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Feasibility and Safety of Lumbar Punctures in the Parkinson Progression Marker Initiative (PPMI)

Samuel Frank, Boston, MA, Shirley Lasch, New Haven, CT, Chelsea Caspell, Iowa City, IA, Liz Uribe, Iowa City, IA, Danna Jennings, New Haven, CT, Kenneth Marek, New Haven, CT, Investigators of Parkinson Progression Markers Initiative, New Haven, CT
 
2013-03-19
AAN: San Diego, CA
Download Presentation: PPMI-LP-Poster-FINAL.pdf
 
Abstract:
OBJECTIVE: To determine the feasibility, safety and tolerability of lumbar punctures (LPs) in early Parkinson disease (PD), healthy volunteer (HV) and SWEDD participants in PPMI. BACKGROUND: The discovery of biomarkers in PD may require the sampling of cerebrospinal fluid (CSF), similar to recent findings in Alzheimer's disease. PPMI is a longitudinal observation study to identify PD progression biomarkers. DESIGN/METHODS: All subjects enrolled in PPMI are required to undergo LP at baseline, 6, 12 months and yearly. Preferred study LP technique is: acquisition of 15 mls CSF using a 24 gauge Sprotte needle in the L4-5 interspace in the seated position. The small gauge needle requires aspiration of CSF. Subjects were instructed to remain horizontal for at least 30 minutes following the procedure. Adverse events were monitored by phone one week after LP completion. RESULTS: PPMI has acquired baseline data for 495 subjects (298 PD/155 HV/42 SWEDDs) from 23 study sites. There was no difference in mean (SD) age 61.1 (10.4) or weight 81.0 (16.7) kg. CSF was collected at baseline in 96.6% of subjects, 2.7% required collection under fluoroscopy. Mean volume collected was 17.4 (18.7) cc. Total related adverse event rate for the PD/HV/SWEDD groups were 9.4%, 22.6% and 11.9%, respectively. Headache occurred in 5.4%, 11.6% and 9.5%. There was a higher rate of AEs when the LP was performed at L4-5 (vs. L3-4 or L2-3, p=0.0339) and in the seated position (p=0.0003). CONCLUSIONS: Obtaining CSF in a cohort of newly diagnosed PD and HV subjects is safe and feasible. Specific LP techniques (gauge and type of needle, subject position and level of insertion) may reduce the overall incidence of adverse events. Supported by: Michael J Fox Foundation for Parkinson's Research, GE Healthcare, Pfizer, Roche, Genentech, Merck, Abbott, Biogen Idec, Covance, Glaxo-Smith Kline, Avid Radiopharmaceuticals, Elan Corporation, plc., F. Hoffman-La Roche Ltd and Eli Lily.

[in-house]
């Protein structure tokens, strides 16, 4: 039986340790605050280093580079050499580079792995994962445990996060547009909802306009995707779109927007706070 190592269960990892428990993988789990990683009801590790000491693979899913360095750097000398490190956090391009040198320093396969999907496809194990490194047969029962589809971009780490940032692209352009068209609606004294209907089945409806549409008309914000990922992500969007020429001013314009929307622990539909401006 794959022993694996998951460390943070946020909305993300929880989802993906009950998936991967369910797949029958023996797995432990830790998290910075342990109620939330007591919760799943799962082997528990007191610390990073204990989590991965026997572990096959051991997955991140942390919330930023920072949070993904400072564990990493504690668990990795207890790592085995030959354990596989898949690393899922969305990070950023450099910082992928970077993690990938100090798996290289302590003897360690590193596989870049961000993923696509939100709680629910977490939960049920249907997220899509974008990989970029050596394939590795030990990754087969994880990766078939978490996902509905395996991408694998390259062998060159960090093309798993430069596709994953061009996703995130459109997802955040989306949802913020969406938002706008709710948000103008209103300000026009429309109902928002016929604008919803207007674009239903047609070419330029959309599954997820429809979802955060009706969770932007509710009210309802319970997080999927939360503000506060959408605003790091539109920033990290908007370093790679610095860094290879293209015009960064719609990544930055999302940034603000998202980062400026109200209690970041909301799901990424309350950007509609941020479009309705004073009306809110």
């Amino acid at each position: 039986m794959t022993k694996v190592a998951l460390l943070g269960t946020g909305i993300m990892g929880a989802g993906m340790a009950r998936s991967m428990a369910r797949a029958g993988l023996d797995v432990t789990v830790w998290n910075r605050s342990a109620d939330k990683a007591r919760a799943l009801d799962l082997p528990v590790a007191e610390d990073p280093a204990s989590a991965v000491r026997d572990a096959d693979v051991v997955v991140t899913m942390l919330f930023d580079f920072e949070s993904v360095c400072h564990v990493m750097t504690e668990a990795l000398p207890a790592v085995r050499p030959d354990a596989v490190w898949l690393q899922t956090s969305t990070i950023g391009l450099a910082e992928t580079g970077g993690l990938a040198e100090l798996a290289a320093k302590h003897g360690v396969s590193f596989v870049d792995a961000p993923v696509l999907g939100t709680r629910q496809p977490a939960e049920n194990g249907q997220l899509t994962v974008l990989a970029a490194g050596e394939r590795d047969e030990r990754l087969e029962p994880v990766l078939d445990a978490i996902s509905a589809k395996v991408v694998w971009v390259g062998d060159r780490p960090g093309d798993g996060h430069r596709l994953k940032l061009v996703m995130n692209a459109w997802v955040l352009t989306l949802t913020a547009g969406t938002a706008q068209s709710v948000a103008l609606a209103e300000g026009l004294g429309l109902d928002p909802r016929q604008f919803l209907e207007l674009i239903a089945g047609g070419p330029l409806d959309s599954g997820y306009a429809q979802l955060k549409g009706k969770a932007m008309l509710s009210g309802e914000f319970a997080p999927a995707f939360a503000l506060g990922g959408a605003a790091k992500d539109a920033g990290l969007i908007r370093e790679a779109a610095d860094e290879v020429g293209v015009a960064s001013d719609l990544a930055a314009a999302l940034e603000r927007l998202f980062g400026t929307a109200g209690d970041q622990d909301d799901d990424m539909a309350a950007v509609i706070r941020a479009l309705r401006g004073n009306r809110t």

Category - Movement Disorders: Parkinson?s disease